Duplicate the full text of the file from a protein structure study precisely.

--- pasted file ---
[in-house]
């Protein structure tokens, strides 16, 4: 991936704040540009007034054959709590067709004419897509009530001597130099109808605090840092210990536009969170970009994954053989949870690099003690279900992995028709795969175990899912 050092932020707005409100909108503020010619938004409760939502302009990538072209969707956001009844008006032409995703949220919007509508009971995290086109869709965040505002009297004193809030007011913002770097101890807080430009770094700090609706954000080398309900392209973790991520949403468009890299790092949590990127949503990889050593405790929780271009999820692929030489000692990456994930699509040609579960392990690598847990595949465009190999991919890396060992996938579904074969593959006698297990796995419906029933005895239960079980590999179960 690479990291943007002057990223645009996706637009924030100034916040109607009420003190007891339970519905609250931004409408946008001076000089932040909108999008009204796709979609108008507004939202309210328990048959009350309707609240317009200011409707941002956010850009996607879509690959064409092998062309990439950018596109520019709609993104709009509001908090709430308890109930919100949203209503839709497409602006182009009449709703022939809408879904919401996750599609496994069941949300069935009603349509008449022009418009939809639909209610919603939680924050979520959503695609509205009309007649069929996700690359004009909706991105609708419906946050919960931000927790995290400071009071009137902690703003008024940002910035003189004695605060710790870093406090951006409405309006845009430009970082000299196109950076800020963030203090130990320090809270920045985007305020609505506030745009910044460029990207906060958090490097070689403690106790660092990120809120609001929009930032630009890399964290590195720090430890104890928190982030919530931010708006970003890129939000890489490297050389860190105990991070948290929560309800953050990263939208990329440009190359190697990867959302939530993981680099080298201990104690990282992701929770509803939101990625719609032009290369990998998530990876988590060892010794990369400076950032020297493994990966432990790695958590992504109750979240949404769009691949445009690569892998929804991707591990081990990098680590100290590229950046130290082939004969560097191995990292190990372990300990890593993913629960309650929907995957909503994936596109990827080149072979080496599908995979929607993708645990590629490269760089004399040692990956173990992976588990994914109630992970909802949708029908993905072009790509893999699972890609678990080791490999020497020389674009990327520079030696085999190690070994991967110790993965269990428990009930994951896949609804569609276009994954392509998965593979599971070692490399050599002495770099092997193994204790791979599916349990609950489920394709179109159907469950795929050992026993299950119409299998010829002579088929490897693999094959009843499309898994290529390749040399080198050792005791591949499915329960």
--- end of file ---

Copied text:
[in-house]
């Protein structure tokens, strides 16, 4: 991936704040540009007034054959709590067709004419897509009530001597130099109808605090840092210990536009969170970009994954053989949870690099003690279900992995028709795969175990899912 050092932020707005409100909108503020010619938004409760939502302009990538072209969707956001009844008006032409995703949220919007509508009971995290086109869709965040505002009297004193809030007011913002770097101890807080430009770094700090609706954000080398309900392209973790991520949403468009890299790092949590990127949503990889050593405790929780271009999820692929030489000692990456994930699509040609579960392990690598847990595949465009190999991919890396060992996938579904074969593959006698297990796995419906029933005895239960079980590999179960 690479990291943007002057990223645009996706637009924030100034916040109607009420003190007891339970519905609250931004409408946008001076000089932040909108999008009204796709979609108008507004939202309210328990048959009350309707609240317009200011409707941002956010850009996607879509690959064409092998062309990439950018596109520019709609993104709009509001908090709430308890109930919100949203209503839709497409602006182009009449709703022939809408879904919401996750599609496994069941949300069935009603349509008449022009418009939809639909209610919603939680924050979520959503695609509205009309007649069929996700690359004009909706991105609708419906946050919960931000927790995290400071009071009137902690703003008024940002910035003189004695605060710790870093406090951006409405309006845009430009970082000299196109950076800020963030203090130990320090809270920045985007305020609505506030745009910044460029990207906060958090490097070689403690106790660092990120809120609001929009930032630009890399964290590195720090430890104890928190982030919530931010708006970003890129939000890489490297050389860190105990991070948290929560309800953050990263939208990329440009190359190697990867959302939530993981680099080298201990104690990282992701929770509803939101990625719609032009290369990998998530990876988590060892010794990369400076950032020297493994990966432990790695958590992504109750979240949404769009691949445009690569892998929804991707591990081990990098680590100290590229950046130290082939004969560097191995990292190990372990300990890593993913629960309650929907995957909503994936596109990827080149072979080496599908995979929607993708645990590629490269760089004399040692990956173990992976588990994914109630992970909802949708029908993905072009790509893999699972890609678990080791490999020497020389674009990327520079030696085999190690070994991967110790993965269990428990009930994951896949609804569609276009994954392509998965593979599971070692490399050599002495770099092997193994204790791979599916349990609950489920394709179109159907469950795929050992026993299950119409299998010829002579088929490897693999094959009843499309898994290529390749040399080198050792005791591949499915329960």